“Meta” Supremacy

The self-conscious approach to dismantling white supremacy reinforces white priorities thereby affirming white supremacy.

From The Guardian
Māori Party co-leaders Rawiri Waititi and Debbie Ngarewa-Packer say that officially changing New Zealand’s name to its indigenous version, Aotearoa, would unite the country. Photograph: Hagen Hopkins/Getty Images (image, caption and full article appears in The Guardian – 9/14/2021)

Having a person of color on your board, on your staff, leading your organization, etc. will not solve your diversity problems.  In fact, my own experiences over the years have indicated that this approach as the sole answer to the question of diversity, creates many more problems than it solves.

What is more, “dismantling white supremacy culture” sounds great and challenging in the best kind of way that white liberals like to be challenged, (finite, well defined goal, etc.) but it is not the actual issue.  The issue is how organizations continue to answer to cultural priorities that are affirmed by whiteness and one’s proximity to the power of whiteness (regardless of race) and the way in which this proximity is the driver of the larger social narrative.

I am currently navigating several professional spaces and situations, and I am in conversation with several different organizations that all hold “dismantling white supremacy culture” as a priority.  The problem is that for all their efforts to do so and even achieving some success in identifying and locating the sources of this specific problem, I’m not so sure that the overall efforts can stick.  You can hire the young queer, person of color to lead your effort, that’s nice.  But if they are required to answer to and fulfill white cultural priorities in order to be “successful” then no progress will be made.  You can have a person of color on your board, but if you only call on them to do cleanup in the wake of misplaced white priorities, their board presence is a failure.  You can invite a person of color to lead your organization, but if there is no appetite or capacity to follow their leadership or if their leadership is “invisible” because the environment doesn’t understand how to recognize guidance that comes from priorities outside of cultural whiteness, no change is possible.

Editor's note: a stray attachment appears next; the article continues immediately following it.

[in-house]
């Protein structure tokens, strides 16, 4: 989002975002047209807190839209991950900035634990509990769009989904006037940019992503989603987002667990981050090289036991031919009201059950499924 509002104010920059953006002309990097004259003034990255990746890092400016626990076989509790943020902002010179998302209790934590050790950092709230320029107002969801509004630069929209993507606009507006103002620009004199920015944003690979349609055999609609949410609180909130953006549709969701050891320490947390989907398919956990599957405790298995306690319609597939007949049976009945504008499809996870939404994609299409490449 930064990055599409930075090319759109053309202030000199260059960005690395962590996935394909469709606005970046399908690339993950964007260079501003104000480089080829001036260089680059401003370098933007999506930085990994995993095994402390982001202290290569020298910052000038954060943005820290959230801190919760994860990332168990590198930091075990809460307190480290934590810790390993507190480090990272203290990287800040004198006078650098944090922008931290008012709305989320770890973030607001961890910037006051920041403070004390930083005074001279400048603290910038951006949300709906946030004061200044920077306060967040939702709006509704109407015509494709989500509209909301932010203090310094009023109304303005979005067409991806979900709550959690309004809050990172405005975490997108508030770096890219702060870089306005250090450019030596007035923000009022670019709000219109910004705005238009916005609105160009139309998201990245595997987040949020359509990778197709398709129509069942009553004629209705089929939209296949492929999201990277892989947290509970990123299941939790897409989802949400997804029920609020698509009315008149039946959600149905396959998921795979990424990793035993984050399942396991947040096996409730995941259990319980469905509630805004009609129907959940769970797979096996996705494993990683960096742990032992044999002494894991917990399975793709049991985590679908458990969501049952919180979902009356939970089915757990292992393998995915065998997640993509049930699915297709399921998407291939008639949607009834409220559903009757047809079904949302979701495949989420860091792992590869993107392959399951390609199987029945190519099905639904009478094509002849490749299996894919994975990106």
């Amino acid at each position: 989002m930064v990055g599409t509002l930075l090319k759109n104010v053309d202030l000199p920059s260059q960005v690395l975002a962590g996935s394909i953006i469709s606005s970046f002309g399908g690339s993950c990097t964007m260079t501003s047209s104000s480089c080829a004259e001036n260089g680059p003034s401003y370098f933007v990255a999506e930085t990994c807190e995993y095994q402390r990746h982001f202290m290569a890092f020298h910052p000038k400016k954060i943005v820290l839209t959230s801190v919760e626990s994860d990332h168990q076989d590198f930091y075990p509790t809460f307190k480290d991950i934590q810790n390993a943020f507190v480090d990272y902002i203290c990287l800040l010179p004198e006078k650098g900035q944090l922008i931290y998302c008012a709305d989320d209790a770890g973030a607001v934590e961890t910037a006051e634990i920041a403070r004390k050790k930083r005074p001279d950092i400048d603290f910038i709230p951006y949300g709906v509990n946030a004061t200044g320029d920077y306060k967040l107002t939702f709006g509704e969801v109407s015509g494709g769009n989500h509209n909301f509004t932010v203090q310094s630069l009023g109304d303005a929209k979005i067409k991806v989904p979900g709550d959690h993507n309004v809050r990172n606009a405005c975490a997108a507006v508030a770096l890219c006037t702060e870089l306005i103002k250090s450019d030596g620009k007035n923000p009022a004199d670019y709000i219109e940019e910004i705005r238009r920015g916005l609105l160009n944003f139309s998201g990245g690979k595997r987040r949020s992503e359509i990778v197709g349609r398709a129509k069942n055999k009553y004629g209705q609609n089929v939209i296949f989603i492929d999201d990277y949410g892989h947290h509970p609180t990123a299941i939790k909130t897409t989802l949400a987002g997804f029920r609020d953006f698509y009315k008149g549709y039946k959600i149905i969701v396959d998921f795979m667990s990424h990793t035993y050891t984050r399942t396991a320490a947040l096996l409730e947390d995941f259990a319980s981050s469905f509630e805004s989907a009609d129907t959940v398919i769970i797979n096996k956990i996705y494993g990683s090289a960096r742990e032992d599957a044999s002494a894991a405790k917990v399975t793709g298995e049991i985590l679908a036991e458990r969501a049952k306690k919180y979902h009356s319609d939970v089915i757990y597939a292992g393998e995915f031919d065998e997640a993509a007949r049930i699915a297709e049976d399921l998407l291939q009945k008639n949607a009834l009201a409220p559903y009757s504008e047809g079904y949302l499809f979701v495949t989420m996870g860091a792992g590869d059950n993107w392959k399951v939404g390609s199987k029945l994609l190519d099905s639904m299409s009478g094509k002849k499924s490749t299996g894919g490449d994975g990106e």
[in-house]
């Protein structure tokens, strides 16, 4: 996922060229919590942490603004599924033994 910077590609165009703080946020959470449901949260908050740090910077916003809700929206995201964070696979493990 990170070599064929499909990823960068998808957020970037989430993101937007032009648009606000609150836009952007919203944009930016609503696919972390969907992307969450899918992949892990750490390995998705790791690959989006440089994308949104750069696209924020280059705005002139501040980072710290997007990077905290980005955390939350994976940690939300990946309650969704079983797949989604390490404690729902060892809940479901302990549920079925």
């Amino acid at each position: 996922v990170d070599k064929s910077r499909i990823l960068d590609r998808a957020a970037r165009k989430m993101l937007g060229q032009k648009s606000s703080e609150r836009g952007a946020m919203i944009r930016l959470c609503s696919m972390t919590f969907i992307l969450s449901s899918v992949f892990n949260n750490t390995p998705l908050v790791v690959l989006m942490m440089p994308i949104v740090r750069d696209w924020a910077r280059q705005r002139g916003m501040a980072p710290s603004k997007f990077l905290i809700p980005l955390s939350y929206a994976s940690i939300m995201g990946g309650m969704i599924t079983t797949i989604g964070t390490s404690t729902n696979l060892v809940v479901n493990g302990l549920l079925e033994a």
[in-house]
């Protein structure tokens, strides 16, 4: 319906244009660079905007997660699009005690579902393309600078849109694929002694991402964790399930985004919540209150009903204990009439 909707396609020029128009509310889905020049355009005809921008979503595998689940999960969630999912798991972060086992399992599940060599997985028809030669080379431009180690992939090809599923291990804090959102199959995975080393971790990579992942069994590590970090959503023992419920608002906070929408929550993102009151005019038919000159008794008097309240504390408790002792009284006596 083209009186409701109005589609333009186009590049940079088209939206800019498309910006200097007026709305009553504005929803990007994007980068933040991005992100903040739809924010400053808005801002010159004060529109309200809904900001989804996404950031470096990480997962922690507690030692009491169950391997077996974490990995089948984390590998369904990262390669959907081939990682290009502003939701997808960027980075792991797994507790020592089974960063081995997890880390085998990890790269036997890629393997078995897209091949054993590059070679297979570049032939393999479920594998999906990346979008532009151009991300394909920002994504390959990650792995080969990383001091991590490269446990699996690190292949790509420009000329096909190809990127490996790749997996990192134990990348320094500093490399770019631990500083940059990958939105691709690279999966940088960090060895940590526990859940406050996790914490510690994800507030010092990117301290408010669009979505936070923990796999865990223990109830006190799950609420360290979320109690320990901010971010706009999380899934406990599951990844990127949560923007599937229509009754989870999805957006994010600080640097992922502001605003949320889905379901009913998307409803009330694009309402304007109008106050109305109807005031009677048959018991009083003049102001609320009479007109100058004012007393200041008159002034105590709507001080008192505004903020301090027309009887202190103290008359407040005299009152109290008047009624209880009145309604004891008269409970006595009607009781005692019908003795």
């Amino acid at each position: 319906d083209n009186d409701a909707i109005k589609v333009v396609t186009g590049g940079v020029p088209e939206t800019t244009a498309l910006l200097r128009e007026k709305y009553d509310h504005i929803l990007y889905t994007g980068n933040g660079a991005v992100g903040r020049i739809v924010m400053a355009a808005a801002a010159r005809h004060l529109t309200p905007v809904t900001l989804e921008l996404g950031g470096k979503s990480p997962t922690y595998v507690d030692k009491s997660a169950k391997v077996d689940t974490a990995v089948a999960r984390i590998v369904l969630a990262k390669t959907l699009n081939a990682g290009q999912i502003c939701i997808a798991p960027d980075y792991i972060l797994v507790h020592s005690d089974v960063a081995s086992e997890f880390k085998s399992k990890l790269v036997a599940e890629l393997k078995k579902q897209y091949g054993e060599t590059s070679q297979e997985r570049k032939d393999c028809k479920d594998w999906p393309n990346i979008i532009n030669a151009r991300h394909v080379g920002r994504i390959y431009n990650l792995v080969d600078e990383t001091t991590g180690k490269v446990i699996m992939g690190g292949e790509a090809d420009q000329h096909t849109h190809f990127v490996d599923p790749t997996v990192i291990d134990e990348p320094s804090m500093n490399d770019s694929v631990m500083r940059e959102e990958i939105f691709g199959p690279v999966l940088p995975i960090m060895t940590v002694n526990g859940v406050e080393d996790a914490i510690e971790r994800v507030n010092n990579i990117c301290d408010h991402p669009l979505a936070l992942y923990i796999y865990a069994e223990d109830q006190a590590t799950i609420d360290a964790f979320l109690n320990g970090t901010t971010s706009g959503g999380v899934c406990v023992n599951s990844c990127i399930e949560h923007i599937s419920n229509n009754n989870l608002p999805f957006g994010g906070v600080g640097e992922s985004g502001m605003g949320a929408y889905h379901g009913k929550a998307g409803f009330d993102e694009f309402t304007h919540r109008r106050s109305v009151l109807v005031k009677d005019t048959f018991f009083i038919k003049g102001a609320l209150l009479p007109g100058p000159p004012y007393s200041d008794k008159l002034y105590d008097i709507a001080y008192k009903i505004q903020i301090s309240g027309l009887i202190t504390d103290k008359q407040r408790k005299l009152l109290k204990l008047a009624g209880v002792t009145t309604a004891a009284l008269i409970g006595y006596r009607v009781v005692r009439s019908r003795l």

I’m willing to make the bold statement that “dismantling white supremacy culture” is not the actual problem.  Something that can be labeled and packaged this tidily is too easy and as the title of this piece indicates, whiteness being tasked with dismantling itself is a pretty “meta” feedback loop (“meta” in the Urban Dictionary sense – https://www.urbandictionary.com/define.php?term=meta).  The real challenge for diversity comes from organizations, people, etc. that do not have real interest, capacity or understanding of what it means to embrace cultural priorities that sit outside of whiteness.  This is a problem for everyone, white and non-white and it is a problem for any dominant culture.  For example, if the only framework we have to understand the historical roots of European domination is based on being “post-colonial” that means we first have to accept “colonial” as some kind of starting point…and colonial is a framework defined by historical whiteness.  The gamechanger would be to instead understand what it is to be “a-colonial” that is, what it means to be defined entirely outside of the context of western historically oppressive systems of slave based capitalism and genocide and evolve outside of the assumption of whiteness as a defining dominant priority.

…although the dominant culture has a role to play in dismantling white supremacy, it doesn’t get to define what is built in its place.